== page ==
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Volcanic fissure in Iceland / From Wikipedia, the free encyclopedia

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Laki (Icelandic pronunciation: [ˈlaːcɪ]) or Lakagígar ([ˈlaːkaˌciːɣar̥], Craters of Laki) is a volcanic fissure in the western part of Vatnajökull National Park, Iceland, not far from the volcanic fissure of Eldgjá and the small village of Kirkjubæjarklaustur. The fissure is properly referred to as Lakagígar, while Laki is a mountain that the fissure bisects. Lakagígar is part of a volcanic system centered on the volcano Grímsvötn and including the volcano Þórðarhyrna.[1][2][3] It lies between the glaciers of Mýrdalsjökull and Vatnajökull, in an area of fissures that run in a southwest to northeast direction.

Quick facts: Laki, Highest point, Elevation, Coordina...
Highest point
ElevationVaries: canyon to 1,725 m (5,659 ft)
Coordinates64°03′53″N 18°13′34″W
Mountain typeFissure vents
Last eruption1784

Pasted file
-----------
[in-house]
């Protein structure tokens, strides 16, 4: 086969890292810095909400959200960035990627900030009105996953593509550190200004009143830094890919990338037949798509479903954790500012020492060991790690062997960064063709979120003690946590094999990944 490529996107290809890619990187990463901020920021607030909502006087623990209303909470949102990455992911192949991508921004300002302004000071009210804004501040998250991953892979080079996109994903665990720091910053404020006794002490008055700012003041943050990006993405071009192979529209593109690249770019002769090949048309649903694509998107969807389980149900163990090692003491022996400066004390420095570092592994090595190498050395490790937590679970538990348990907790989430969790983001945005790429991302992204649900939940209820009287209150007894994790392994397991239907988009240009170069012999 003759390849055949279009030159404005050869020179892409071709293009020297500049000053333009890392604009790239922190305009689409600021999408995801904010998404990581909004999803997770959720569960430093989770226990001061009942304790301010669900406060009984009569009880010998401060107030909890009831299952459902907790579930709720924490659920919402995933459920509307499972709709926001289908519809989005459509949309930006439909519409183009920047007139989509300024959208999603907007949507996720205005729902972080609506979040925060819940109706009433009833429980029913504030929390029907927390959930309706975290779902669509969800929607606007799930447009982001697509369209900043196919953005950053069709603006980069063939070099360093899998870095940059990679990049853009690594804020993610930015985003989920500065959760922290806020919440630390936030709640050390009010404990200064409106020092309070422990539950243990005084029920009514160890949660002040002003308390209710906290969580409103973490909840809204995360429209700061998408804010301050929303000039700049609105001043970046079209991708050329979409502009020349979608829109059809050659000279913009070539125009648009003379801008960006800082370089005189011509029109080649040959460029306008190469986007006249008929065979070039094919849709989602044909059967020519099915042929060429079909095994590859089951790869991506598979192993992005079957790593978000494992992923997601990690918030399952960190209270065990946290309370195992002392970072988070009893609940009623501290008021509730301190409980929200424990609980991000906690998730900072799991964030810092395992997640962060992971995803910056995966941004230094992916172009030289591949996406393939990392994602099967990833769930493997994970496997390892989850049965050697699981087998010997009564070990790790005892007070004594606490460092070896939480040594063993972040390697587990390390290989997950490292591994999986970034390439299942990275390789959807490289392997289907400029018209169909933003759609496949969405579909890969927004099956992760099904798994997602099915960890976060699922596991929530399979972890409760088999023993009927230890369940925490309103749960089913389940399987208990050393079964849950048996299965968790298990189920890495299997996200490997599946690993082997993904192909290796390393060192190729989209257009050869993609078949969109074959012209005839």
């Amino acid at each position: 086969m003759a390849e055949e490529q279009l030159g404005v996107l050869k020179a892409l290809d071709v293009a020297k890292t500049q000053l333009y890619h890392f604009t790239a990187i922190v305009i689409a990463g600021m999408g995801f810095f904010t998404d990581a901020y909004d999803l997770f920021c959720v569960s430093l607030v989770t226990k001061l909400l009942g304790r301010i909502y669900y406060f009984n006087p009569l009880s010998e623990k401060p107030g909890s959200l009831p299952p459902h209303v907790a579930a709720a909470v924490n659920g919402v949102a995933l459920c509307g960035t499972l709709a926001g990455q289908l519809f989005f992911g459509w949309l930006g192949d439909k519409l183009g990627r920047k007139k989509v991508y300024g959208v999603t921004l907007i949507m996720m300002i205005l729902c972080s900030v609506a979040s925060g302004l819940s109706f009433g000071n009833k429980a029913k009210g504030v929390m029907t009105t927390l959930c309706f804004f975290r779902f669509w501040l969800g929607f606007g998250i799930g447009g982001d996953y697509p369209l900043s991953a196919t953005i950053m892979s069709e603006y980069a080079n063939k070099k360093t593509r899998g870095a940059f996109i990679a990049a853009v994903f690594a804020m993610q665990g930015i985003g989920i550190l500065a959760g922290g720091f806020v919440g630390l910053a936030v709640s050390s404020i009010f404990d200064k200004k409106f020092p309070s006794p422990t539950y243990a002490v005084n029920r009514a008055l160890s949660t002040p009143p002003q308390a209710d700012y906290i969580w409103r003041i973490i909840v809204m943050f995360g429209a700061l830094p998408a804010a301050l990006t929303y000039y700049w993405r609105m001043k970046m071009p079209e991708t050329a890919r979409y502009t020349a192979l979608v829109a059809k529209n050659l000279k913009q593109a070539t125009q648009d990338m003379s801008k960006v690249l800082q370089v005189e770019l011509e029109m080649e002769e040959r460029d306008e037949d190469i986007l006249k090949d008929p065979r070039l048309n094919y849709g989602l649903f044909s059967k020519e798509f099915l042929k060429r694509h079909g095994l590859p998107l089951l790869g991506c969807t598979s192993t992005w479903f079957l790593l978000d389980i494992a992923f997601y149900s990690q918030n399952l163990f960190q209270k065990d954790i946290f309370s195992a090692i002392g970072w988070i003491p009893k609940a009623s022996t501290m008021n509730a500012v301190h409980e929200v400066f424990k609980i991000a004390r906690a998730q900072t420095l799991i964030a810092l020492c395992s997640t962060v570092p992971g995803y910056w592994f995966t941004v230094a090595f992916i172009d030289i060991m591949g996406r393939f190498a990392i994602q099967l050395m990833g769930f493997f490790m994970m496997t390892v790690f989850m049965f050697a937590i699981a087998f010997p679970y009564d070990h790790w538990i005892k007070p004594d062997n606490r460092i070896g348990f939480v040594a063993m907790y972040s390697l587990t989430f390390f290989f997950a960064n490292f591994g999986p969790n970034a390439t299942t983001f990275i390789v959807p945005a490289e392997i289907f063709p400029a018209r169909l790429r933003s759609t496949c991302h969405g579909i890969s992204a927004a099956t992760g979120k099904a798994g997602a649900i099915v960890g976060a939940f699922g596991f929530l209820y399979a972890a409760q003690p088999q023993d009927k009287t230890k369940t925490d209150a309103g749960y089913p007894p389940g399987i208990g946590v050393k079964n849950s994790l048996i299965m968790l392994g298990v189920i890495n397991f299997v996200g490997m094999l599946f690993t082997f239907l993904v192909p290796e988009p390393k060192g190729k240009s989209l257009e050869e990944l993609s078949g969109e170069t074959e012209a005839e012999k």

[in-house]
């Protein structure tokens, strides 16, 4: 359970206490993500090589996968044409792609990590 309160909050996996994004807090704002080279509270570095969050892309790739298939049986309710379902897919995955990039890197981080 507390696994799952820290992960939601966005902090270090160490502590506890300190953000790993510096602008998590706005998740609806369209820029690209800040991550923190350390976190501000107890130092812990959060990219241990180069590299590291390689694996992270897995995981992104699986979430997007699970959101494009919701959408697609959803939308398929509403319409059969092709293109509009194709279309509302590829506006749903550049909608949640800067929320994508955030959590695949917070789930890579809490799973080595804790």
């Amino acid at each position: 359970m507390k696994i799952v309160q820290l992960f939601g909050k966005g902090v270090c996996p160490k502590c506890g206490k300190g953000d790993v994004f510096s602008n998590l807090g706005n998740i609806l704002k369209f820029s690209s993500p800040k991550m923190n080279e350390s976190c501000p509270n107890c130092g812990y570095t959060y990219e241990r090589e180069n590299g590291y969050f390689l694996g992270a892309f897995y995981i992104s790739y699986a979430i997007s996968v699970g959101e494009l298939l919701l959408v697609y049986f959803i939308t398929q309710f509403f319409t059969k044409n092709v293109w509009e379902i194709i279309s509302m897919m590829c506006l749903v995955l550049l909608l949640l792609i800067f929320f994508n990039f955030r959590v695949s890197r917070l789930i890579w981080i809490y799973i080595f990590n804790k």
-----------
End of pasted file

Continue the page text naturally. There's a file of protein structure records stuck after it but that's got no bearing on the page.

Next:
The system erupted violently over an eight-month period between June 1783 and February 1784 from the Laki fissure and the adjoining volcano Grímsvötn. It poured out an estimated 42 billion tonnes or 14 km3 (18×10^9 cu yd) of basalt lava as well as clouds of poisonous hydrofluoric acid and sulfur dioxide compounds that contaminated the soil, leading to the death of over 50% of Iceland's livestock population, and the destruction of the vast majority of all crops. This led to a famine which then killed approximately a quarter of the island's human population.[4]

The Laki eruption and its aftermath caused a drop in global temperatures, as 120 million tonnes of sulfur dioxide was spewed into the Northern Hemisphere. This caused crop failures in Europe and may have caused droughts in North Africa and India.